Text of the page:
Google Cloud touts major enterprise customers as it runs to catch up to AWS

At Google Next, Google shows off several major enterprise customers, illustrating that it's a viable player in a multicloud world.
Written by Stephanie Condon, Senior Writer

It was only six months ago that Google rebranded its enterprise business as Google Cloud. On Wednesday at the Google Next conference in San Francisco, Google Cloud SVP Diane Greene touted Google Cloud's enterprise clout, trotting out major customers signing onto the Google Cloud Platform (GCP), like Colgate-Palmolive, Home Depot and Disney.

"Does anybody not agree it's the biggest thing going on in IT right now?" Greene said of the cloud. In addition to seeing "unbelievable acceleration" in Google's cloud business, "the quality of our customer conversations are really changing," she said.

Previous conversations focused on areas like using Google BigQuery, data analytics or machine learning. Yet just recently, Greene said, she spoke with three customers looking to do a "full lift and shift."

Google CEO Sundar Pichai briefly spoke during the keynote, calling Google Cloud a "natural extension" of Google's broader mission to make information available and useful to the enterprise.

While all of this may be true, Google Cloud has a ways to go to become a dominant force in the cloud market. When it comes to infrastructure, Amazon Web Services is the heavy-hitter, accounting for one third of the market -- more than Google, Microsoft and IBM combined. Google may be gaining some major enterprise customers, but that's not necessarily at expense of Amazon or any other Google Cloud competitor:

When Eric Schmidt, chairman of Google's parent company Alphabet, took to the stage Wednesday, he highlighted perhaps the most high-profile multi-cloud strategy announced this year: Snap's investment in public cloud infrastructure. It initially appeared that Snap would go all-in Google, investing $2 billion to use its infrastructure over five years. However, Snap later disclosed that it's also spending $1 billion with AWS.

Snap's incredibly fast software development was hard to explain given its level of capital, Schmidt said. "The answer is they used our infrastructure," he continued. "This way they can ride the scale and investment." Snap is also an example of a company exploiting Google's vast network, Schmidt said, to access its global customers.

Schmidt said there's no time to waste when it comes to migrating to the cloud. "Just get to the cloud now," he said. "Just go there now."

As customers consider a multicloud strategy, there's plenty of room for Google to gain its share of business -- especially at this pivotal moment for the cloud market: Total spending on infrastructure services stood at $10.3 billion in Q4 of last year -- up 49 percent year-over-year. Total 2016 spending hit $38.1 billion, and it's expected to hit $55.8 billion in 2017, according to researchers from Canalys -- that's 46 percent growth.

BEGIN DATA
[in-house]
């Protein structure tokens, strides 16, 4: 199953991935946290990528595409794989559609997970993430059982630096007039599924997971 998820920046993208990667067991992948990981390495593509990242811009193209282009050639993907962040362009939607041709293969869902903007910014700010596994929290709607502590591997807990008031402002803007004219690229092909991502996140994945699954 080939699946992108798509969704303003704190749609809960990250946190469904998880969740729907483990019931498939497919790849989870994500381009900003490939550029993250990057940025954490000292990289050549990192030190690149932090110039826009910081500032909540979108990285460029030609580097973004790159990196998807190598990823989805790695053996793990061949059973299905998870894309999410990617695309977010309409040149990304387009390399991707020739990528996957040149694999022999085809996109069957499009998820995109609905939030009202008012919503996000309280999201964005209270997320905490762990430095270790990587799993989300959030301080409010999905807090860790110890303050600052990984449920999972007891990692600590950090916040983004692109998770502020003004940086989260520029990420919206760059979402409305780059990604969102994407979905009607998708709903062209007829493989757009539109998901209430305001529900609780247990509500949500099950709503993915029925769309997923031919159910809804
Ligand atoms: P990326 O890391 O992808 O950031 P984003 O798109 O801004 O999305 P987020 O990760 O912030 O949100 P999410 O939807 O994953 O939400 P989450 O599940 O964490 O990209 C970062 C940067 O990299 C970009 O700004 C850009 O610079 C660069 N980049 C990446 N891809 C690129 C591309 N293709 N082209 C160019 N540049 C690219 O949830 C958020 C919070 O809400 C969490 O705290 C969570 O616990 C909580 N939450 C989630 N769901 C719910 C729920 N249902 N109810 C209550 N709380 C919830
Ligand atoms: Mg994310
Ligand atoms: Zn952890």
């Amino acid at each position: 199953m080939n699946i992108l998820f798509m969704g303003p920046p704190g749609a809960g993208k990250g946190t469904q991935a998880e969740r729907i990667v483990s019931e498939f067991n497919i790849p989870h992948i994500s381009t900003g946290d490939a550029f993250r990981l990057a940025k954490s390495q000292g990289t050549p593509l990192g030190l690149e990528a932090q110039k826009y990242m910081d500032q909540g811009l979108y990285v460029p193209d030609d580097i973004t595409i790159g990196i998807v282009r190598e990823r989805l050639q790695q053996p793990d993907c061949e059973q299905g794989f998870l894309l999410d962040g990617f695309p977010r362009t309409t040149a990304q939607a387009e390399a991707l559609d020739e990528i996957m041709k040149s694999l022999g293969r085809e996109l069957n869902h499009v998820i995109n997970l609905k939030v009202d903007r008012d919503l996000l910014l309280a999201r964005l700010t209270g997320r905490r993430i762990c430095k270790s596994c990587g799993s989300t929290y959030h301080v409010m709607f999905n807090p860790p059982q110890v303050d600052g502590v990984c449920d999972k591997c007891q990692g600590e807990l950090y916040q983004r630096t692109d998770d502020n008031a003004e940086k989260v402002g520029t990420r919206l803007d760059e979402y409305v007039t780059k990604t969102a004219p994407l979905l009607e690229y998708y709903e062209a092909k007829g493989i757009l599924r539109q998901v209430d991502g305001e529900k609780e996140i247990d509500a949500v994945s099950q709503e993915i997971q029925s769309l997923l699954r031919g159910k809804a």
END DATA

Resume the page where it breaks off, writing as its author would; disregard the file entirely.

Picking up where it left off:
As Google competes for that business, its customers on stage Wednesday illustrated its strengths.

"We spent a good amount of time working with all the cloud providers and evaluating them," HSBC CIO Darryl West said on stage. HSBC's data scientists "need tools that allow them to do their work on a very productive way," he said, and Google's "suite of products have been very easy to use... The way your products are being configured and presented to us... has been very positive."

For a major bank collecting massive amounts of data, analytics and machine learning are proving to be crucial tools, he said. "We're going to need to partner with people like Google and others to use the best technology in the world to solve these problems."

Disney's Michael White, meanwhile, said the media company is "taking a machine learning mindset on our road to AI."

Fei-Fei Li, chief scientist for Google Cloud AI and Machine Learning, said that Google has made a "huge investment" in AI "that will emerge over the next year in the form of powerful, easy-to-use tools." Li announced a new video intelligence API that will give developers information about entities inside video content.

"Google Cloud is democratizing AI," she said, specifically saying this entails democratizing computing, algorithms, data and talent and expertise.

SAP's Bernd Leukert outlined the various ways SAP is working with Google Cloud and ways it could extend its partnership, citing some specific benefits: SAP, he said, "recognizes Google as a frontrunner... specifically on technologies like containerization" and sees potential in working with kubernetes.

More specifically, SAP announced Wednesday that SAP HANA is now certified on the Google Cloud Platform. The developer edition for SAP HANA, HANA express, is available via Google Cloud Launcher. On GCP, SAP is collaborating with Google on data custodian capabilities and machine learning. Additionally, the SAP Cloud Platform's Identity and Access Management (IAM) solution now supports G Suite and GCP.

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